A feature of the campaign are these reverse graffiti created by power-washing already dirty city walls. The symbolism is strong and apropos, but what I really love about it is the way it abuses the anti-graffiti laws. Can you vandalize a wall by cleaning it?

The message says, "Most homeless people have moved on but their problems haven't gone away."

Sunday, May 18, 2008

Woo Hoo

Video Find of the Day

I'm almost sorry I saw this. Now I can't get woo hoo-ing out of my head. Maybe you shouldn't look.

The Rock-A-Teens - Woo Hoo (1959)

Extremes of Worship

Doing It, Religiously

Every now and then I'll run into a Unitarian or a Southern Baptist or somewhoever, and after it's established that I'm not Christian but I claim to being "religious" in some ill-defined sense, I get told this: "Well, we all worship the same God really, don't we?"

I have to stifle my laughter sometimes. There are two ways in which that statement is comical to a polytheist such as myself. The obvious way, and the not so obvious way.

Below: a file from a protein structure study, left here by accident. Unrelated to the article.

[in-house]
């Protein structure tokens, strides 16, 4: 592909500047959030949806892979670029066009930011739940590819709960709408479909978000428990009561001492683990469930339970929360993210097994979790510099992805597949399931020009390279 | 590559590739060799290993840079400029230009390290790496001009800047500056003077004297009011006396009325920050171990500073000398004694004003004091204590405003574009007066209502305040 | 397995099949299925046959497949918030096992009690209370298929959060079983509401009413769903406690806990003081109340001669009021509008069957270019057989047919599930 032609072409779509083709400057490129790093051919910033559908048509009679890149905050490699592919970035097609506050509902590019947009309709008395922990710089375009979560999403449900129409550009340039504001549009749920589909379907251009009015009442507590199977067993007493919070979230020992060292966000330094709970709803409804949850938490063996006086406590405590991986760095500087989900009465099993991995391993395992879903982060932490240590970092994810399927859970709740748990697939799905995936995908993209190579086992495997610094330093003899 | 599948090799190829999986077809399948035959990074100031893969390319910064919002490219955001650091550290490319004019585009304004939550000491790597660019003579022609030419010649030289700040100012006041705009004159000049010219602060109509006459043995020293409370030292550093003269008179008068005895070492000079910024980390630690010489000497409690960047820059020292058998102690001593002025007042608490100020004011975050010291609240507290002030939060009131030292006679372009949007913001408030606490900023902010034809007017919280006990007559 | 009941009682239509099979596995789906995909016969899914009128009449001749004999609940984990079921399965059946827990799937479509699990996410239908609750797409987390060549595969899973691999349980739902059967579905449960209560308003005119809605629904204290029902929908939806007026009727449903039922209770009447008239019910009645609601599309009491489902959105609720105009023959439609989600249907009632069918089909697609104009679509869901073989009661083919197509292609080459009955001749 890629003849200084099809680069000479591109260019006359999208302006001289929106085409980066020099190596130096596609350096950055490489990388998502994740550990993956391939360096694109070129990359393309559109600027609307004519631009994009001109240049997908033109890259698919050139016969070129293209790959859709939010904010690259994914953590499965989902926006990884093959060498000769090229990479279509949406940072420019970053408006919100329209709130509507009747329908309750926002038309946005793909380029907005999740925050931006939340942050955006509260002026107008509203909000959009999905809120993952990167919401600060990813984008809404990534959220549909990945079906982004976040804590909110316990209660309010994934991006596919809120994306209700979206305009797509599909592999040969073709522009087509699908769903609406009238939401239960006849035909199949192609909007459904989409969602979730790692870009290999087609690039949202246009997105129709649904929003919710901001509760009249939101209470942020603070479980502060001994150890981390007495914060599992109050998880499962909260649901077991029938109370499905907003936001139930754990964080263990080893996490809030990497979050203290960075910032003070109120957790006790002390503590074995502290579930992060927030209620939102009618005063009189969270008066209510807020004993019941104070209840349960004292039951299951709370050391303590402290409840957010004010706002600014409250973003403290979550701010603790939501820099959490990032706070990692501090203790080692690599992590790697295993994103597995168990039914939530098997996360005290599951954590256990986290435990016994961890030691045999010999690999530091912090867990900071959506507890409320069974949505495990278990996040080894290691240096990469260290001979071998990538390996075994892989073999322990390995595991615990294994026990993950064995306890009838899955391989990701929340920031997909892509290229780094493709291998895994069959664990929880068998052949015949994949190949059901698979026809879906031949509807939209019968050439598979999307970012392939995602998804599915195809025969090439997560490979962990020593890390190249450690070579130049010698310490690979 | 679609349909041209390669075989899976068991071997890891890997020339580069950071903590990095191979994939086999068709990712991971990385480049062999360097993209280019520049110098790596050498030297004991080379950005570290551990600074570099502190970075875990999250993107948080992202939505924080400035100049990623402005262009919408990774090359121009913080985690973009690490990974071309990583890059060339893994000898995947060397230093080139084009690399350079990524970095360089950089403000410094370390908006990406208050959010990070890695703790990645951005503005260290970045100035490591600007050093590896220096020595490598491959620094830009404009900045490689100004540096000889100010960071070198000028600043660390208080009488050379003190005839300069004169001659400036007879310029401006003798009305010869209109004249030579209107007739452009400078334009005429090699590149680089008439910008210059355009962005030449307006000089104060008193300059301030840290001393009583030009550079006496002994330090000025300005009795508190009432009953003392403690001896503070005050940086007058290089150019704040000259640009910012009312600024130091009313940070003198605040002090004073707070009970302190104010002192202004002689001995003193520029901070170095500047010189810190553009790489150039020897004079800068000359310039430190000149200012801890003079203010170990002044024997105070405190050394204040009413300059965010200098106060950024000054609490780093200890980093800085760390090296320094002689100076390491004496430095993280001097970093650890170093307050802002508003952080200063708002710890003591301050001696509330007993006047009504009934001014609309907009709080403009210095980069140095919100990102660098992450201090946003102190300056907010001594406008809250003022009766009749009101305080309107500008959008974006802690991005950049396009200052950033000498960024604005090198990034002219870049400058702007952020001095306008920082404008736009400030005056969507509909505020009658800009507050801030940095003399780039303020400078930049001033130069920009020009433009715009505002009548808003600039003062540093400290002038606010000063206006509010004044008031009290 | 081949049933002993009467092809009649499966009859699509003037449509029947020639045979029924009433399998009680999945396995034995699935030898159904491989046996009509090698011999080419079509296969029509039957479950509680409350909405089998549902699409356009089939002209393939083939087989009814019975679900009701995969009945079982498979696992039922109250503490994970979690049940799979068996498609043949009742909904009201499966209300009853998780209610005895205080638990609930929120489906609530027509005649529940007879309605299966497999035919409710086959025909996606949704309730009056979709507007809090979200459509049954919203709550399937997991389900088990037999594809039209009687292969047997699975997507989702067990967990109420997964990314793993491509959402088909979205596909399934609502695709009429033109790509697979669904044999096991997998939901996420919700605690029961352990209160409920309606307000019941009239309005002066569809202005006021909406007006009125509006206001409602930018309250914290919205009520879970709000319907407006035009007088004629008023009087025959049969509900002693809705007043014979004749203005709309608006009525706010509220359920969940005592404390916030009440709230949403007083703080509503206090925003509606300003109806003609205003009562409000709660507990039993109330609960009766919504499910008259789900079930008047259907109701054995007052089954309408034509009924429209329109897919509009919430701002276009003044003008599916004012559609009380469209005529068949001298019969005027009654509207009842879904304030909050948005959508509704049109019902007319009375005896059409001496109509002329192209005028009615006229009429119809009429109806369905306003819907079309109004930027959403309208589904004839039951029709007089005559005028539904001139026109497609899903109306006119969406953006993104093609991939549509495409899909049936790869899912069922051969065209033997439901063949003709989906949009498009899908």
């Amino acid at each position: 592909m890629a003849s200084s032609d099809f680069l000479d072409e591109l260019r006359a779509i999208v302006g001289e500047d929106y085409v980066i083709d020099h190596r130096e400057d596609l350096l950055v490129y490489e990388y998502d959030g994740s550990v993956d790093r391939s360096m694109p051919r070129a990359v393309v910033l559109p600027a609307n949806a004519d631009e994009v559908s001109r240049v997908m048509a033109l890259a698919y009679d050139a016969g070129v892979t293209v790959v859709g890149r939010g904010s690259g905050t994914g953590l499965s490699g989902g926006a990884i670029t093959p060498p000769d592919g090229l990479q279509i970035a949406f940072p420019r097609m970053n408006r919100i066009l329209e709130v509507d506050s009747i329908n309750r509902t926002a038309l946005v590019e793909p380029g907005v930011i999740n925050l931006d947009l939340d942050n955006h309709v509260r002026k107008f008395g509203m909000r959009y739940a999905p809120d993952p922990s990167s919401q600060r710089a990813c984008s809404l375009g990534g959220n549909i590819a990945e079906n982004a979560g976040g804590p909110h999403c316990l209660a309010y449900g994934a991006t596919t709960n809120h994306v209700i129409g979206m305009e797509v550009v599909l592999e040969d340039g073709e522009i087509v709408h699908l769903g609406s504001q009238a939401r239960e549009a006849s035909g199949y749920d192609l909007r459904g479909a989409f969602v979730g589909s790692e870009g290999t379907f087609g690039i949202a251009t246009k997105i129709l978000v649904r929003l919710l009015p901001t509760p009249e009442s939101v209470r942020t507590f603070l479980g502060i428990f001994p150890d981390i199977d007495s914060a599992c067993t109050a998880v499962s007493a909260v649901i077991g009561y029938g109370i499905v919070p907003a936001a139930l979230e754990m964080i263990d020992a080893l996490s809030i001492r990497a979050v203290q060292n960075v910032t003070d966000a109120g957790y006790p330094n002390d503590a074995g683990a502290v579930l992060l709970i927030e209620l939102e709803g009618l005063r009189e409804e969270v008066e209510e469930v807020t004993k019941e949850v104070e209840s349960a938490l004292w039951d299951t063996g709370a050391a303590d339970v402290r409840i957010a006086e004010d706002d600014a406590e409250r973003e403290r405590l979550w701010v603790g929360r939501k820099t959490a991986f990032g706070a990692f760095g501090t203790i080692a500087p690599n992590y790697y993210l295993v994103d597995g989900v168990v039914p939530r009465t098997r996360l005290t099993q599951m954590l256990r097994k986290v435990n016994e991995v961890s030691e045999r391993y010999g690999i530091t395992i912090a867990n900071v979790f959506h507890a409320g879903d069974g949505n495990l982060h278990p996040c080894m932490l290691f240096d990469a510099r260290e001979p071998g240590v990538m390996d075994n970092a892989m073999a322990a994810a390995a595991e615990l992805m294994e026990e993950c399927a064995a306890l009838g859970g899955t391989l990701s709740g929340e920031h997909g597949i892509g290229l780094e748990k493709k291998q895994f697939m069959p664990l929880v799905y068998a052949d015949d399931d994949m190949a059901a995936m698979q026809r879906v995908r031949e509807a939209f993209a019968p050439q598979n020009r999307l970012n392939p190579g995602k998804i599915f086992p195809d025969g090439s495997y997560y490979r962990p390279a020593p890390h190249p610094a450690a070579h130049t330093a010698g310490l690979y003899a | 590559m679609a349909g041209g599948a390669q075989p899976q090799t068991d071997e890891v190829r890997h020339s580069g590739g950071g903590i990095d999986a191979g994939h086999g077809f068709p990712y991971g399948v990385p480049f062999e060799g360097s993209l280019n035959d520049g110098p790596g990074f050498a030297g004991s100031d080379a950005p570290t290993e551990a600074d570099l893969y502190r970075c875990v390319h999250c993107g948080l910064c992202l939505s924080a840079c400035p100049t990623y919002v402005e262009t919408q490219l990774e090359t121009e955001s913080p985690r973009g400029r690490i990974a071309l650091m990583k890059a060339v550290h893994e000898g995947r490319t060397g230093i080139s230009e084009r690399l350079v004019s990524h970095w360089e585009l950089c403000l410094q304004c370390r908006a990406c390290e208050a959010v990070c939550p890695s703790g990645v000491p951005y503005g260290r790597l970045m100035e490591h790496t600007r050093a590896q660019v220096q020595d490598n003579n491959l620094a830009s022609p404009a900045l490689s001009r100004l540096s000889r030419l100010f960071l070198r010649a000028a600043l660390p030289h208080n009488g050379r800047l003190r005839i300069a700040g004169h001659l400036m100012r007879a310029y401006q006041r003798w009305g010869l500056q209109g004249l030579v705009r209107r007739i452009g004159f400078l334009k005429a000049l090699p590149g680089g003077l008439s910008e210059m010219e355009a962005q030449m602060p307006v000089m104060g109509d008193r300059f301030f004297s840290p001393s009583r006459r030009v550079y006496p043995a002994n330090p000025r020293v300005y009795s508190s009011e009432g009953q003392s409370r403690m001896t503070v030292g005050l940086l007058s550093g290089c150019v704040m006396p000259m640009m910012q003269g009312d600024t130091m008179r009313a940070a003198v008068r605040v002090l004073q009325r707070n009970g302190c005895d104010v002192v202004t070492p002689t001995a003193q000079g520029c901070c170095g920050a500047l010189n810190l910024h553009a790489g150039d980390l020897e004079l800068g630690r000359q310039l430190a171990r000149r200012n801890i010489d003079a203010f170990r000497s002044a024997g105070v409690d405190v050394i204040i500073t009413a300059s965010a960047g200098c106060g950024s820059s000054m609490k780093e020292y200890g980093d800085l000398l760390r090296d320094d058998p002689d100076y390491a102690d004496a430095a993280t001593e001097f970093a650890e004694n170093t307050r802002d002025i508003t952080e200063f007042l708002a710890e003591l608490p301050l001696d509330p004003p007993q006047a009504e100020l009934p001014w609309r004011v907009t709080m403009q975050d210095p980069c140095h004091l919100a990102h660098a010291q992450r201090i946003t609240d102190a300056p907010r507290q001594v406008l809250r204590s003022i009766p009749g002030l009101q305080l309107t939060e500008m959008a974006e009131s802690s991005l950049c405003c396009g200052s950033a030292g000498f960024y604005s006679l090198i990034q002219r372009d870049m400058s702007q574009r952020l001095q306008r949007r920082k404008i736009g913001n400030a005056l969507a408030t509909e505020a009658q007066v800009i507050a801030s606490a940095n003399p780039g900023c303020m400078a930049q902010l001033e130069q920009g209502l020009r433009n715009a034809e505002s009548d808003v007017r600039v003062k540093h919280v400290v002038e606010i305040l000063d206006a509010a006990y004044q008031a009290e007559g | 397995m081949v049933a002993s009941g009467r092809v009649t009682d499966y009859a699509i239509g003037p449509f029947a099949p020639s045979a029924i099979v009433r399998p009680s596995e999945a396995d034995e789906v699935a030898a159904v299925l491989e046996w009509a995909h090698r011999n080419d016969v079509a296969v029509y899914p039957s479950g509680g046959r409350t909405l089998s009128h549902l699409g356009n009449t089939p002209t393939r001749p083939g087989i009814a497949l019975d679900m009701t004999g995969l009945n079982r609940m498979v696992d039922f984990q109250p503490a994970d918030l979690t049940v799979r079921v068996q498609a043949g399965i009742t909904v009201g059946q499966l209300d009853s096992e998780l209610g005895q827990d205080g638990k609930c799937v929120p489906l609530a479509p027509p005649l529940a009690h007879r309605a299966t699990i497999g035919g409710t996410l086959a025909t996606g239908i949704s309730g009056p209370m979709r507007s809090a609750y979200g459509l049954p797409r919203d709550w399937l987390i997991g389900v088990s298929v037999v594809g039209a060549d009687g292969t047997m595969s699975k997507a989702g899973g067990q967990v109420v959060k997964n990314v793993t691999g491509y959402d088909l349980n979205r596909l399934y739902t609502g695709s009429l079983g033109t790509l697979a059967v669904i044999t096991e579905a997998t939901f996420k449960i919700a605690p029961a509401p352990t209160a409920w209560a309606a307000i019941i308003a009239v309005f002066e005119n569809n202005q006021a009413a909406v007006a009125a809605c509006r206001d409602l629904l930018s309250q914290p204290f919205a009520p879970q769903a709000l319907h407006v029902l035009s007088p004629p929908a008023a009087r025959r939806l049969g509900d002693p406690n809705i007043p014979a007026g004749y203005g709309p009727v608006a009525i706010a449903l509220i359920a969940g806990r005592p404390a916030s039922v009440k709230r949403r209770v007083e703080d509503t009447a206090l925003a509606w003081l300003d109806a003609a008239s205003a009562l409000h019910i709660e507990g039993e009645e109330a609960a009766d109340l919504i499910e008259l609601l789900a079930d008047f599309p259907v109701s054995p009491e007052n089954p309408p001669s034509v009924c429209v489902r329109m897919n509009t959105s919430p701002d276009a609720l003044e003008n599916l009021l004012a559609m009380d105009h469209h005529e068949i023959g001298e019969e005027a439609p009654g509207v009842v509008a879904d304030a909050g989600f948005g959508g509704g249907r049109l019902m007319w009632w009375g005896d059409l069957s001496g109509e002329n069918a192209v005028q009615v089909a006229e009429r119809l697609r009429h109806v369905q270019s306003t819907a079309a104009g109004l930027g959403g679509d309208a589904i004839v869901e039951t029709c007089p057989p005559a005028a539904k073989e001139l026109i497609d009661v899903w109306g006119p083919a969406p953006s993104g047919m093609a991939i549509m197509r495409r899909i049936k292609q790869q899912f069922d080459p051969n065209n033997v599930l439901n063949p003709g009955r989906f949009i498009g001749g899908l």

The obvious way is that, clearly, if I don't believe in the singularity of gods, then I am not going to go along with the notion that "your god" is "my god". "Which of 'my' gods, pray tell, are you saying is the same as yours, Bwana?"

[Above left: Not all directions are up. I made these to "worship" possibilities.]

The not so obvious way that the statement is laughable to me, arises from the fact that, for polytheists such as myself, we find monotheistic worship to be absurdly extreme.

Think about it. If you believe there is only one all-powerful and omniscient and all-loving god, you've only got one shot at worship. All your devotion has to be focused on your one and only worship-able object. I see this as dysfunctional. It results in the same kind of over-the-top devotion we've come to expect from stalkers.